Winter may not have been that bad around here (at least so far) but that’s not the case out west where heavy snow has caused hardships for man and beast alike.
Take for example, the Idaho moose in the photo below. Like a lot of wildlife in the area, it probably meandered into the town of Hailey in pursuit of food, at least according to the Blaine County Sheriff’s Office. It ended up tumbling down a window well and crashing into the carpeted basement of a house…which in all honesty does look pretty cozy.
Sheriff’s deputies, police officers and Idaho Department of Fish and Game Senior Conservation Officer Alex Head were called to the scene at about 2:30 a.m. They tried to coax the animal up the stairs, but “the moose was having none of it, charging the officers several times,” Josh Royse, a Fish and Game regional conservation officer wrote on the department’s website.
The authorities ended up sedating the female moose, who, fittingly, slipped into a more mellow state near a Bob Marley wall tapestry.
“With all hands on deck, the sleeping giant was carried up the stairs and out the front door,” he wrote. “It woke up in the snow covered street, groggy and confused, but free.” Oh give me a home where the moose can roam!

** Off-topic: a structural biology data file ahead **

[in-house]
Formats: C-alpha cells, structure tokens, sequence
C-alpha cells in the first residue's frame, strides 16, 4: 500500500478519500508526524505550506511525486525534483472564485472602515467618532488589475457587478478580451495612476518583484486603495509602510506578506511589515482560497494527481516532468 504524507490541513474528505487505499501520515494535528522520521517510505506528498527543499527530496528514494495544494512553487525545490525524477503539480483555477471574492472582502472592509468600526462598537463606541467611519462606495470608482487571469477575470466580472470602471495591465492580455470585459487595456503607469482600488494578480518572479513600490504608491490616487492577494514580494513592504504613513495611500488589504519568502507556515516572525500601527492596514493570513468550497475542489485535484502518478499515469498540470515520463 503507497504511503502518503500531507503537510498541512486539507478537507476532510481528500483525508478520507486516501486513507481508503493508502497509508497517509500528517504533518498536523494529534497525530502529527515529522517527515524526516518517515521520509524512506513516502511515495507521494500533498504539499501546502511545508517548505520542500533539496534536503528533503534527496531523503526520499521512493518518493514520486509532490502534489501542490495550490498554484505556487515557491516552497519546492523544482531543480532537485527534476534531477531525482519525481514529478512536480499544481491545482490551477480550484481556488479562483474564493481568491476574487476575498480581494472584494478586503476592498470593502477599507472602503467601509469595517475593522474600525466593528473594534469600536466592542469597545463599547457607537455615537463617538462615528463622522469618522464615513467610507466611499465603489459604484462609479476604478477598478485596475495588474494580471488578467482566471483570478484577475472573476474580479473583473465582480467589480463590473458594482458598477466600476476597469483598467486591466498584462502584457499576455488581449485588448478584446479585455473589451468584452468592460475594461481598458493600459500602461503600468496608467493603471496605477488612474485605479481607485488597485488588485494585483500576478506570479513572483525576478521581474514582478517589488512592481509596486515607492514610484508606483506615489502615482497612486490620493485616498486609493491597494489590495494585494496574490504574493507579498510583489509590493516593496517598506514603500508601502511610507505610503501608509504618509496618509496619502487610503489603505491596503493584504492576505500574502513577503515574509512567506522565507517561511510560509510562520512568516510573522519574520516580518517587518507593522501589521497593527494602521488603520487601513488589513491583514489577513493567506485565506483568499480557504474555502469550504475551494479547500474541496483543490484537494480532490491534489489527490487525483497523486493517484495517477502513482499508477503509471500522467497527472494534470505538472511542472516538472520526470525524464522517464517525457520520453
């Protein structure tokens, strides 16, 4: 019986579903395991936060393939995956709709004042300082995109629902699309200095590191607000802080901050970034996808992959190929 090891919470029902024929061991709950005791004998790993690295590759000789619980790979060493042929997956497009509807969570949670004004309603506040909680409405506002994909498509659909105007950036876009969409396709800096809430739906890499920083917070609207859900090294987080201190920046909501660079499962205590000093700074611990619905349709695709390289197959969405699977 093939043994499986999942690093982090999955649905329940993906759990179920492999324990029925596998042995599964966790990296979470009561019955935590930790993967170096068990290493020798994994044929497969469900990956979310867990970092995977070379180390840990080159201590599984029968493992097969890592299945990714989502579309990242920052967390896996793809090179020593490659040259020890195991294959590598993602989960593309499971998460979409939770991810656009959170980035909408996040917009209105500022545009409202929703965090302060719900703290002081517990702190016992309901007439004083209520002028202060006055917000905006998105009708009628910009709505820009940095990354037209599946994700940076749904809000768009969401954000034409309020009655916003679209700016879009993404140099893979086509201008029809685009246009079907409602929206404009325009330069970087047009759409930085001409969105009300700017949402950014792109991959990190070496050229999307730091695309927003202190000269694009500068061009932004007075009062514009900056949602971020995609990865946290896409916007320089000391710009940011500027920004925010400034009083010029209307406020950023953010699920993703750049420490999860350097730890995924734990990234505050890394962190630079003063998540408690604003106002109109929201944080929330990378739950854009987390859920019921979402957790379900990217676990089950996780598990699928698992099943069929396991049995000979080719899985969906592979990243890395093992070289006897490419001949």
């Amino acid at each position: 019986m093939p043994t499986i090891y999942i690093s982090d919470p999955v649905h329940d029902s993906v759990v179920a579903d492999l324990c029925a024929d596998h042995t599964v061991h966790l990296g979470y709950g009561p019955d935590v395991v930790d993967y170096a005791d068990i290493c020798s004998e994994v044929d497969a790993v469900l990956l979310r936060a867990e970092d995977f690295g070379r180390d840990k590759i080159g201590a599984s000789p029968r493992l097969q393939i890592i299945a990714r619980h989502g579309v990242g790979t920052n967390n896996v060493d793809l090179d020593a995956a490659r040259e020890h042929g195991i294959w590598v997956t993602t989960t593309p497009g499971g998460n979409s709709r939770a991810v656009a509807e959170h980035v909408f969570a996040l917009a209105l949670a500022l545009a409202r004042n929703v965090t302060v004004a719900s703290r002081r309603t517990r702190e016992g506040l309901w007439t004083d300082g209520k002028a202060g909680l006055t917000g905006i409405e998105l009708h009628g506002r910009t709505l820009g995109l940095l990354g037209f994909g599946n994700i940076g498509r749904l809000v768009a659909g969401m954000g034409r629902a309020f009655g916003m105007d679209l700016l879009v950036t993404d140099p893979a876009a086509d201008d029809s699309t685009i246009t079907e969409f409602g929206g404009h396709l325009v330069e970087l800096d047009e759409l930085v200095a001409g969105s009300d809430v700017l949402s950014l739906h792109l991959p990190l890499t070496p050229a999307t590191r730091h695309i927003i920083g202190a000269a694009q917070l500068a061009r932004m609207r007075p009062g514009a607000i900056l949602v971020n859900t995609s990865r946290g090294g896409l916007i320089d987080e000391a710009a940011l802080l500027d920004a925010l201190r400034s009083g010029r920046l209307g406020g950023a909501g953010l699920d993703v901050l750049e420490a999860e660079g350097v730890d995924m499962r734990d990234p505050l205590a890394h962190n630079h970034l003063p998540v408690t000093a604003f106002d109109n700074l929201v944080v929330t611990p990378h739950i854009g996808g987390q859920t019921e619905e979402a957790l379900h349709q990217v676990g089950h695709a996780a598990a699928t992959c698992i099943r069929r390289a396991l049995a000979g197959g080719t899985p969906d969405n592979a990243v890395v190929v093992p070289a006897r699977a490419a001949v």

Here in the Midwest the next few days the weather is going to be seasonally cold but uneventful. I’m not going to bore you with that.
What does pique my interest is what appears to be a significant winter storm next week (February 7-8th). The EURO first got on the trend 3 days ago. The GFS finally jumped on the band wagon yesterday.
While it’s far too early to get detailed both models are showing a very energetic storm that has the potential to be quite strong. However, Tuesday nights data has backed away from the extreme solutions of the afternoon runs, especially the EURO. As a result, there is quite a bit of doubt as to the eventual outcome.
Here’s the 500mb forecasts off the operational GFS followed by the EURO.
Now the surface reflections for the same period from both the GFS and EURO.
What the new data does suggest is a track that’s well north of my local area. Personally, with the amount of limited cold air I prefer the EURO’s more northerly track of the two models. That would put a significant snowstorm in play over much of Minnesota and Wisconsin. Since we are nearly a week out I won’t even show any snowfall forecasts because I think the energy and phasing outcomes are so much in doubt. All I can say is keep an eye on February 7th and 8th as the teleconnections suggest a strong trough and storm somewhere over the upper Midwest.
Meantime, February is off to a quiet start. The groundhog should see his shadow tomorrow meaning 6 more weeks of winter according to the lore. I doubt it in my neck of the woods! Roll weather…TS